Indians see Santana staying behind the plate
No plans to move switch-hitter out of primary position of catcher
With the bulk of the winter maneuvering complete and Spring Training rapidly approaching, indians.com is taking a look at the state of the Tribe's roster. Today we'll continue this five-part Around the Horn series by examining the catchers and designated hitter options.
CLEVELAND -- An offensive-minded catcher is a luxury in baseball. When a ballclub has a player of this rare breed in the fold, it typically will do everything in its power to keep him behind the plate for as long as possible.
This is how the Indians are treating the situation involving Carlos Santana. Critics might look at Santana and see a future first baseman or designated hitter. Cleveland views him as a switch-hitting weapon in the batter's box and a player capable of growing as a catcher.
That is why Santana is staying put for Cleveland.
"The idea of a catcher who can produce offensively, I think gives us that much more of an advantage," Indians manager Terry Francona said. "The idea is for him -- while hopefully producing a lot offensively -- to understand how much he has to take care of the staff, and we'd like him to catch as much as possible."
The advantage comes in the form of available at-bats for other positions. Santana can handle first base or DH on a part-time basis to rest his legs, but his ability to stay behind the plate allowed the Tribe to sign slugger Mark Reynolds for the full-time duties at first. For DH, Cleveland will likely use a rotation of players in the coming season.
The Indians are still exploring the market for offensive help for the DH role -- a reunion with Travis Hafner or Jim Thome is not out of the realm of possibility -- but multiple players are expected to share that spot in the lineup. Santana will be among those getting at-bats as a DH, because the Indians want him in the order as often as possible.
"We think his best days are in front of him," Indians general manager Chris Antonetti said. "He's only 26. He's still learning the position defensively. We expect him to improve behind the plate and, offensively, we still think there's more upside there as well."
It was a tale of two seasons for Santana a year ago.
The catcher labored out of the gates, hitting just .218 with a .338 on-base percentage, five home runs and 29 RBIs through July 3 (278 plate appearances and 65 games played). Santana was slowed by a concussion in late May and he struggled to perform at his expected level upon returning to the field.
Over the final few months, however, something clicked. Over his final 78 games, Santana hit .281 with a .387 on-base percentage, 13 home runs and 47 RBIs in 331 plate appearances. By the time the season ended, the catcher paced the Tribe in home runs (18) and RBIs (76), and ranked fifth in the Majors with 91 walks.
It was a drop-off from his power numbers of 2011, when he hit 27 home runs and knocked in 79, but Santana's solid finish was encouraging for the team.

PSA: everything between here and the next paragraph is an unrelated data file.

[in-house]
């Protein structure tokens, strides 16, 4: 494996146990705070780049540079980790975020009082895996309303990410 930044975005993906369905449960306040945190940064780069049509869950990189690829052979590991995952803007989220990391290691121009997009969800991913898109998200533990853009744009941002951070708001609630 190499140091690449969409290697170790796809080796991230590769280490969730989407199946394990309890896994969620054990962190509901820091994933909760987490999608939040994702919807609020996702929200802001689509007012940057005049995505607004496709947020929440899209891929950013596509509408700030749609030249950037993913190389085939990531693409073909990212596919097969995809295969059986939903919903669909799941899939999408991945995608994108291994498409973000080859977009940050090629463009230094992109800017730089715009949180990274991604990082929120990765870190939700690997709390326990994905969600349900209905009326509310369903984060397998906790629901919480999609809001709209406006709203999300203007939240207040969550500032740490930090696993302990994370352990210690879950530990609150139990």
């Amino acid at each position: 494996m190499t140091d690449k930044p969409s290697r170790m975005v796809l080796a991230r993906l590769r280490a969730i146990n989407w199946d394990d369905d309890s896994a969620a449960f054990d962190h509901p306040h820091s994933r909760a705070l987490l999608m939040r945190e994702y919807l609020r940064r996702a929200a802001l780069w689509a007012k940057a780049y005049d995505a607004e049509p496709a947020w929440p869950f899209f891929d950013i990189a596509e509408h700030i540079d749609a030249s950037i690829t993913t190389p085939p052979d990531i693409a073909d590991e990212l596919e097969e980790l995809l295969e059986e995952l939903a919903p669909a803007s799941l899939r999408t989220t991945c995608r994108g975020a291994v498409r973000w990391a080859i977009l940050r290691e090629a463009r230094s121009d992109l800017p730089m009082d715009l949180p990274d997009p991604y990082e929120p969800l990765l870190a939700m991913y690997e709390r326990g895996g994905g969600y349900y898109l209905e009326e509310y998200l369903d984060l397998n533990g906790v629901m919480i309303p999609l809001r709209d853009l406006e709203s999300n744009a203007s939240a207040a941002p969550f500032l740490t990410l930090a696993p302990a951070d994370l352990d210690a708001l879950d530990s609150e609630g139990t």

"When you look at the contributions Carlos made for our team," Antonetti said, "I know there are exceptionally high expectations for him offensively, but he still played over 140 games last year and was among our team leaders in plate appearances, and was very productive when you consider the demands of the positions he plays defensively."
Santana started 95 games behind the plate last season, and also spent time hopping between DH (27 starts) and first base (20). It will likely be a similar situation again in 2013. Reynolds was signed to be the regular first baseman, but he is also likely to see some action at DH and can slide to third base in a pinch, if needed.
Other internal DH options include Mike Aviles, Yan Gomes, Chris McGuiness, Mike McDade, Ezequiel Carrera and Matt LaPorta. Given the versatility of players such as Santana, Gomes (catcher, first base, third base and outfield) and Aviles (three infield spots and outfield), the Tribe will also have the ability to rest regulars with part-time DH duty.
"We're still looking to improve our position player alternatives," Antonetti said. "Whether that comes in the form of a straight DH, or whether that's through players who play other positions but could give some other guys a rest, is something we'll take some time to continue to work through."
Cleveland acquired Gomes in the same November trade that netted Aviles from the Blue Jays, but Antonetti said Lou Marson is in line for the backup catching job. Gomes -- just 25 years old with limited big league experience -- will come to camp as a third-string catcher with the ability to handle a few other positions.
Marson, who hit .226 with 13 RBIs over 70 games last season, boasts five years of Major League experience and has a career caught-stealing rate of 32 percent. Gomes, who hit .328 with 13 homers and 59 RBIs for Triple-A Las Vegas last year, has an impressive 31-percent caught-stealing rate in the Minors, but has just 43 big league games under his belt.
"Lou comes in having the experience and familiarity with our staff," Antonetti said. "I have every expectation that he, along with Carlos, will assume the bulk of our catching duties. Yan has an opportunity to make the team and be potentially a second, but more likely a third catcher that can also play a variety of other positions -- first base, third base -- and provide some right-handed power.
"The thing we'll have to balance with Yan is his fit on the Major League team: what opportunities will he have for at-bats at the Major League level versus his continued development behind the plate in the Minor Leagues."
As for Santana, Cleveland's hopes for the catcher are high.
"Carlos works extremely hard to get better in all facets," Antonetti said. "I think we saw evidence of him being an improved player last season. I'm hopeful that this year we'll see continued strides in his development both offensively and defensively."